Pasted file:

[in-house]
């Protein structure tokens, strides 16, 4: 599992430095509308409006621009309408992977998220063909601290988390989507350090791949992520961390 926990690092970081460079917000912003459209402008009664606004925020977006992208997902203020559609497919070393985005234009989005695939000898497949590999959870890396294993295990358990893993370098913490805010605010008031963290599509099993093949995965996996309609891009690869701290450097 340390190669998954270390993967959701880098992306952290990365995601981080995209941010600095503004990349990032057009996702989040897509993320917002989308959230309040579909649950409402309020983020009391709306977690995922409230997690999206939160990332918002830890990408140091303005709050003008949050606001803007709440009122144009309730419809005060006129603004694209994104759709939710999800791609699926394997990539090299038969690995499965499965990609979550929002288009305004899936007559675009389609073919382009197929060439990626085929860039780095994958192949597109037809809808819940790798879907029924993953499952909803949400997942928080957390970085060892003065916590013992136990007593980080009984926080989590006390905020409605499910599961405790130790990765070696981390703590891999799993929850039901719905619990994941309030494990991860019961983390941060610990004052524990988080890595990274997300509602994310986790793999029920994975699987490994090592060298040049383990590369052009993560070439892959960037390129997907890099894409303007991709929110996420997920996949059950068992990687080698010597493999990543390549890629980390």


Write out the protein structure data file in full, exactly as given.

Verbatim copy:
[in-house]
């Protein structure tokens, strides 16, 4: 599992430095509308409006621009309408992977998220063909601290988390989507350090791949992520961390 926990690092970081460079917000912003459209402008009664606004925020977006992208997902203020559609497919070393985005234009989005695939000898497949590999959870890396294993295990358990893993370098913490805010605010008031963290599509099993093949995965996996309609891009690869701290450097 340390190669998954270390993967959701880098992306952290990365995601981080995209941010600095503004990349990032057009996702989040897509993320917002989308959230309040579909649950409402309020983020009391709306977690995922409230997690999206939160990332918002830890990408140091303005709050003008949050606001803007709440009122144009309730419809005060006129603004694209994104759709939710999800791609699926394997990539090299038969690995499965499965990609979550929002288009305004899936007559675009389609073919382009197929060439990626085929860039780095994958192949597109037809809808819940790798879907029924993953499952909803949400997942928080957390970085060892003065916590013992136990007593980080009984926080989590006390905020409605499910599961405790130790990765070696981390703590891999799993929850039901719905619990994941309030494990991860019961983390941060610990004052524990988080890595990274997300509602994310986790793999029920994975699987490994090592060298040049383990590369052009993560070439892959960037390129997907890099894409303007991709929110996420997920996949059950068992990687080698010597493999990543390549890629980390």